Interview: The 442s Discuss Their Forest Park Residency
Throughout 2016, Forest Park Forever has been celebrating its 30th anniversary as a nonprofit conservancy that helps restore, maintain and sustain the Park in partnership with the City of St. Louis. One of our most unique anniversary initiatives was our special Artist in Residence program, with the three winning artists/groups receiving a stipend to spend three weeks in Forest Park and create a new work of art inspired by that time.
One of the winning Artists in Residence, musical group The 442s, spent many days this past June bringing musical pop-ups to various locations throughout Forest Park. At each site, including the World's Fair Pavilion, Emerson Grand Basin, the Boathouse, the recreational path near Jefferson Lake and behind the Dennis & Judith Jones Visitor and Education Center, one member of the band would play his instrument alongside a piano that could be played by anyone who happened to be passing by.
This participatory music-making led to the creation of "The Forest Park Forever Suite" — a three-part composition with accompanying videos that the band debuted at a public concert in September. (We will share this audio and video, or a link to it, when it becomes available.)
While the band readies a public release of this composition and related videos — news of which we'll share here — we caught up with 442s composer Adam Maness to get a little more insight into the work that went into their unique residency.
What was the inspiration for your Forest Park Forever residency proposal?
One of our missions with The 442s is to create interesting collaborations. Usually, that means working with other musicians or poets or dancers or the like. As soon as I heard about the Forest Park Forever residency program, I started to think about ways we might collaborate with Forest Park until I landed on this idea of collaborating with the people in the Park. From there, the project kind of wrote itself.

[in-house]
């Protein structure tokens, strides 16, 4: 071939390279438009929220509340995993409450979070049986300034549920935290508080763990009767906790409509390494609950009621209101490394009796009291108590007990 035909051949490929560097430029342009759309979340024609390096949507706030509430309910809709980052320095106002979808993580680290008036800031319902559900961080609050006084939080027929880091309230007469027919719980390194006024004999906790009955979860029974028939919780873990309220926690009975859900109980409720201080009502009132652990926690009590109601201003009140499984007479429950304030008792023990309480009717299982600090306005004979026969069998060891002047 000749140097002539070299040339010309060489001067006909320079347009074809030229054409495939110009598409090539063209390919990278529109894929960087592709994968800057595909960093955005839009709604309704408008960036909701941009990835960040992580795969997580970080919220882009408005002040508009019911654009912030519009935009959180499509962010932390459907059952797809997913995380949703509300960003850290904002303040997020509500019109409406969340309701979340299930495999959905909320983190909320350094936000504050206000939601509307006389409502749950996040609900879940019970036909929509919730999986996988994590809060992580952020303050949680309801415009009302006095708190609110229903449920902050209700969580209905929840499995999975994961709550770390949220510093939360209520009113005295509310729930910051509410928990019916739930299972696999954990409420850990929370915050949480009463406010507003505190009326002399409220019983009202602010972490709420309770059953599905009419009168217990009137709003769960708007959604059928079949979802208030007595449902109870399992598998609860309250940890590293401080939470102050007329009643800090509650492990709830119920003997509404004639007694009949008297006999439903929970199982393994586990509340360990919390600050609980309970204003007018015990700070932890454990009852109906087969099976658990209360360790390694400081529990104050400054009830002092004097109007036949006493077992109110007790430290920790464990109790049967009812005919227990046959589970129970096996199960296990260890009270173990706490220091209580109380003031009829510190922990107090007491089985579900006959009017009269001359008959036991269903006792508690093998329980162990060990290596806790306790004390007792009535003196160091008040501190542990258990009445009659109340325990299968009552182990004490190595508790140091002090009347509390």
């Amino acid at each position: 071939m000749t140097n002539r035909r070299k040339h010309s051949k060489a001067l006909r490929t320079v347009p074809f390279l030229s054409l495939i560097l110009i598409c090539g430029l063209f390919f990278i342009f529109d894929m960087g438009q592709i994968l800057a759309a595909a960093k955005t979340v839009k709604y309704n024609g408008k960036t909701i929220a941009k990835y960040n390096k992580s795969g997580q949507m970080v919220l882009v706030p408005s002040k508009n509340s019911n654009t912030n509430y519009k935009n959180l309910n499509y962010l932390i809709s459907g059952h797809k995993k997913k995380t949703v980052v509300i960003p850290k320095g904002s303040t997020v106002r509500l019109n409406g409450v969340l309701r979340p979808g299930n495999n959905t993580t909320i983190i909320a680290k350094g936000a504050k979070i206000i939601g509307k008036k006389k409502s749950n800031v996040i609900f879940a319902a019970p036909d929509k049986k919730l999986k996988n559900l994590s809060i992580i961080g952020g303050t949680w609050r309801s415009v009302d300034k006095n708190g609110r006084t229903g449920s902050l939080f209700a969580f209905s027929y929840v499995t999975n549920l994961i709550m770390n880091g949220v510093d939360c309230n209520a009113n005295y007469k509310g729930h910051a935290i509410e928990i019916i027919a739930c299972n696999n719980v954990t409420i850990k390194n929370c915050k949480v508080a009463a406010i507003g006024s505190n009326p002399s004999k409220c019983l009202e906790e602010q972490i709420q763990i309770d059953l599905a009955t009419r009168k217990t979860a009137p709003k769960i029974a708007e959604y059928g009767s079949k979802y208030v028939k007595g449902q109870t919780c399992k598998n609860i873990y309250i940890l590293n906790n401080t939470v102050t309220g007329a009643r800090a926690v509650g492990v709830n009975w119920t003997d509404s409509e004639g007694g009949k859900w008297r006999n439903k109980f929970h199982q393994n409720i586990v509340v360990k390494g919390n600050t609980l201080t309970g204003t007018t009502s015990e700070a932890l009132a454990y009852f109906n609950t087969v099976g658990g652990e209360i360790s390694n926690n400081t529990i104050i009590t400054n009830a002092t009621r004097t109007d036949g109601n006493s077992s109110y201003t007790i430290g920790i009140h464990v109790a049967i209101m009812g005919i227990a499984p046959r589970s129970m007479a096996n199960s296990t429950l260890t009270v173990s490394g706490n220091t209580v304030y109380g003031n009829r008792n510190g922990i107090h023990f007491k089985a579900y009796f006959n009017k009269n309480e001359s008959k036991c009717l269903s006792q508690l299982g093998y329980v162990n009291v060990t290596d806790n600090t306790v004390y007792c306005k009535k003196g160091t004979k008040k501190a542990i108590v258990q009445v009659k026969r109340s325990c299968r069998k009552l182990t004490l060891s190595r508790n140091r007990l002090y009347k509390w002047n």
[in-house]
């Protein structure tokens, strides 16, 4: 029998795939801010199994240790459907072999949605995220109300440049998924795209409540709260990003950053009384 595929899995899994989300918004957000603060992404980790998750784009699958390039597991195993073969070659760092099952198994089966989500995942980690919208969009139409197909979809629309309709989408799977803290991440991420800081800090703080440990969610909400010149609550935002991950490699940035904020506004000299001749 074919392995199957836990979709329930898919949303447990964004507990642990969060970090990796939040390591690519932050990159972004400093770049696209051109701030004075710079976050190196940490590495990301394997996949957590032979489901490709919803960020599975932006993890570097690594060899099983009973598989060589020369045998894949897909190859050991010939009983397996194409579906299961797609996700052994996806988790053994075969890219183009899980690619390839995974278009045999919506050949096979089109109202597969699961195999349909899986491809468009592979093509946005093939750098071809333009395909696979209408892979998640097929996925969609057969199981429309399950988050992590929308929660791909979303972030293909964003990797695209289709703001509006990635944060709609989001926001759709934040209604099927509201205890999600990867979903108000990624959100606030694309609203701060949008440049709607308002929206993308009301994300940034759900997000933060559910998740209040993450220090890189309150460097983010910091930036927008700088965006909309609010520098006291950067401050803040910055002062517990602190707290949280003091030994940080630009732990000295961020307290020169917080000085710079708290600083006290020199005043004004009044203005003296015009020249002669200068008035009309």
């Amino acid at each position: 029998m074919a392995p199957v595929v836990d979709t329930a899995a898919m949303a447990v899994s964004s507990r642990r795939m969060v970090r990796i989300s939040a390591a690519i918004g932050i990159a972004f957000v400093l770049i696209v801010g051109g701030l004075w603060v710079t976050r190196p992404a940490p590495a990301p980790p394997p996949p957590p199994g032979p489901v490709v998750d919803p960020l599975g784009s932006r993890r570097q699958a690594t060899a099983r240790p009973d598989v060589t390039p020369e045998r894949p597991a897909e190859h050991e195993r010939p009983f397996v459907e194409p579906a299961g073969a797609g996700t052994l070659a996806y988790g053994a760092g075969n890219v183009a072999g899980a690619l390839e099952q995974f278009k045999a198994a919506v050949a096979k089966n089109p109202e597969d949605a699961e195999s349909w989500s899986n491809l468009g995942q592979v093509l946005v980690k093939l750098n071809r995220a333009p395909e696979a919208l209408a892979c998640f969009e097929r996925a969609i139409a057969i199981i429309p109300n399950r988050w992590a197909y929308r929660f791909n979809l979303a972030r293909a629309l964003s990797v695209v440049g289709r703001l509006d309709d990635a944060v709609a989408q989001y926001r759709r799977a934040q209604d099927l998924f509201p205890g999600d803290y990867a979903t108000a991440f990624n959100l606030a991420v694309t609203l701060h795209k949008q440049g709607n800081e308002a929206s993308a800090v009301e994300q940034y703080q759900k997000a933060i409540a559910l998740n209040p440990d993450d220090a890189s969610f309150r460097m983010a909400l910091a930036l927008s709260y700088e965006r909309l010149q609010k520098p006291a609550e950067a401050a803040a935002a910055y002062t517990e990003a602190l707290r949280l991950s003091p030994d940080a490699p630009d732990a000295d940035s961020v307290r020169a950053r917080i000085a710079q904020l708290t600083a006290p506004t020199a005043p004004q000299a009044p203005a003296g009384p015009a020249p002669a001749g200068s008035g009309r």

Did you have any particularly meaningful or interesting interactions with the public while you were working on-site?
My favorite interactions were with people that didn't play the piano, but were uninhibited when they sat down. Sometimes they didn't know a note of music, but we're so open to the experience that they ended up having some pretty meaningful interactions with us. Or they were scared at first and gradually opened up and began to communicate.
Did you learn anything new during your time in Forest Park?
We learned that the World's Fair Pavilion maintains a cool breeze, year-round.
What was the most challenging or rewarding part of turning the music recorded in the Park into a finished composition?
The most tedious part of this project was simply sorting through all of the footage. I cataloged the performances based on many variables — key, rhythm, range, etc. That process required the most focus and patience, but ultimately made the actual editing much easier.
Any closing thoughts about this project?
We loved spending time in the Park and loved meeting and playing music with so many of its users. Forest Park truly is a gem. The final composition is just icing on the cake compared to the experience of making it. I can't say that about every composition.
What’s next for The 442s?
We're very excited to be hosting our annual "Holiday Spectacular" at Washington University's 560 Music Center on December 20! We're planning on lots of special guests and surprises — oh and we're releasing a new holiday album. Should be fun.
You can stay in the loop about upcoming shows and releases from The 442s by visiting their website: the442s.com
On Thursday, September 29, we welcomed 200 people to the Dennis & Judith Jones Visitor and Education Center to celebrate the completion of The 442s' residency with a free concert. The band played several songs, including the new music created from their time in the Park. We were thrilled to invite the public to experience the culmination of the group's residency, which included their new composition as well as a series of accompanying videos created by Five Owls Productions documenting the interactions between the band and Park visitors during their musical pop-ups in June. Thanks to Urban Chestnut Brewing Company for providing complimentary beer at this event!